Our first potential name, which had an excellent back story and we could have loved as much as the name we’ve now chosen, was Xavi – pronounced “savvy.” Short and smart and with a great story. Perfect right? Apparently not. The legal team felt it was too similar to other four-letter brand names starting with X like Xavo or longer brand names that start with Xavi like Xaviant. This was the problem with coming up with a made-up word, it’s so distinct that it can easily be confused with another made-up word that sounds similar or is spelled similarly. Gutted cannot even begin to explain how we felt.
Google searching, it turned out, was only the very first step. The next step, was searching the publicly accessible databases of the various trademark offices across all the countries we wanted to register in.
Click here to read my “how to” guide on developing a unique brand name and how to conduct trademark searches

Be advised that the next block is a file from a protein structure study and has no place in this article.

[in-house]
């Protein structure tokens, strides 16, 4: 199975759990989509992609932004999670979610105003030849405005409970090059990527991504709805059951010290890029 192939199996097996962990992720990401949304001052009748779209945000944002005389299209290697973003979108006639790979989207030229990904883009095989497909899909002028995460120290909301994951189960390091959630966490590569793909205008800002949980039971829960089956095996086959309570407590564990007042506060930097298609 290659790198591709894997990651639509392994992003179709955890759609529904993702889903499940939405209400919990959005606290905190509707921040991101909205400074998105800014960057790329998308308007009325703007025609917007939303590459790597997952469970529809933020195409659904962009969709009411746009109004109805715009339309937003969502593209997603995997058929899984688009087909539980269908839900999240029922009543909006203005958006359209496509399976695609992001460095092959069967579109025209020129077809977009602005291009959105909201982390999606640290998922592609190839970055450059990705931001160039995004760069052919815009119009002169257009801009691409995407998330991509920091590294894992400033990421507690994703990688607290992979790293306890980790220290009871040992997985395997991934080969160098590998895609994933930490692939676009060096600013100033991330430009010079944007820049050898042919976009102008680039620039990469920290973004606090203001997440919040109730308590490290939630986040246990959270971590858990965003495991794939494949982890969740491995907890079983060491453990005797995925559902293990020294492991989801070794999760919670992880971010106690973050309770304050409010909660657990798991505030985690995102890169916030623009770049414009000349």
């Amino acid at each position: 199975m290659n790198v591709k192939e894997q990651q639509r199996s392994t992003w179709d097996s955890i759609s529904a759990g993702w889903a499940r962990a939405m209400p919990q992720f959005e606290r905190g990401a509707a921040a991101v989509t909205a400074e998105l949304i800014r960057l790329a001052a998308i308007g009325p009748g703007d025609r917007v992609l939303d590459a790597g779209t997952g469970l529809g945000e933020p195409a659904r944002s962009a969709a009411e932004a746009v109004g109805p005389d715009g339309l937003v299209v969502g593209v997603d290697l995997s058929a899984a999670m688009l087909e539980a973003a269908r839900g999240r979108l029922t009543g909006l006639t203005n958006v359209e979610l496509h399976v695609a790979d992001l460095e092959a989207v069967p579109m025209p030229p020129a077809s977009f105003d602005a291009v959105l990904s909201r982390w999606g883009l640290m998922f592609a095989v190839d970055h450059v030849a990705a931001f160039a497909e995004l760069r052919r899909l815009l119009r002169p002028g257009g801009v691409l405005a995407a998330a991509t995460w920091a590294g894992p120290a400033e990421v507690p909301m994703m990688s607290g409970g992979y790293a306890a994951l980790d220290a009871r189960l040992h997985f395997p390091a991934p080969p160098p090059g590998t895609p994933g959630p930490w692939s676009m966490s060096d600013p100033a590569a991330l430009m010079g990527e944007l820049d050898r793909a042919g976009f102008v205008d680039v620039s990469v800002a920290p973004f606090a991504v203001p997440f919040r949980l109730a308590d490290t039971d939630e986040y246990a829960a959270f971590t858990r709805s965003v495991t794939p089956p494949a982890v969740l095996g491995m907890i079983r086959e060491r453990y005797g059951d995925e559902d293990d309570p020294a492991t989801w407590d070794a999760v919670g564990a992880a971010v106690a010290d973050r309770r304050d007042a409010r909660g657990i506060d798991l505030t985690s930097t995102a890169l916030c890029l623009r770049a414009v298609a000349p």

I focused those initial searches in the US, UK and Europe. If I didn’t come across any trademark registrations for that same word in our classifications, then I went to our attorneys to conduct a more thorough search using their local experts in those markets. Only once their contacts in those markets came back with no conflicts could we then proceed to register our trademark with minimal business or legal risks. If you ask any attorney, there is no such thing as zero risk.
“This is hard”
What I first thought would take perhaps a month, took over 5 months. I would dedicate some time during the week just to brainstorming a name and a lot of headspace thinking about it while commuting or walking the dogs.
Every time I would come up with a great sounding name I could build a story around, I found myself stumbling over one of the hurdles in the process: an initial Google search would result in me finding another technology company with the same name, or after clearing that first hurdle, I would find a registered trademark for that name in one of the national trademark office databases. Then, if I managed to clear that hurdle, I would approach the attorneys only to have them come back after a more thorough search and analysis with a similar sounding registered name that could pose a business or legal risk if we were to try and proceed with a trademark registration.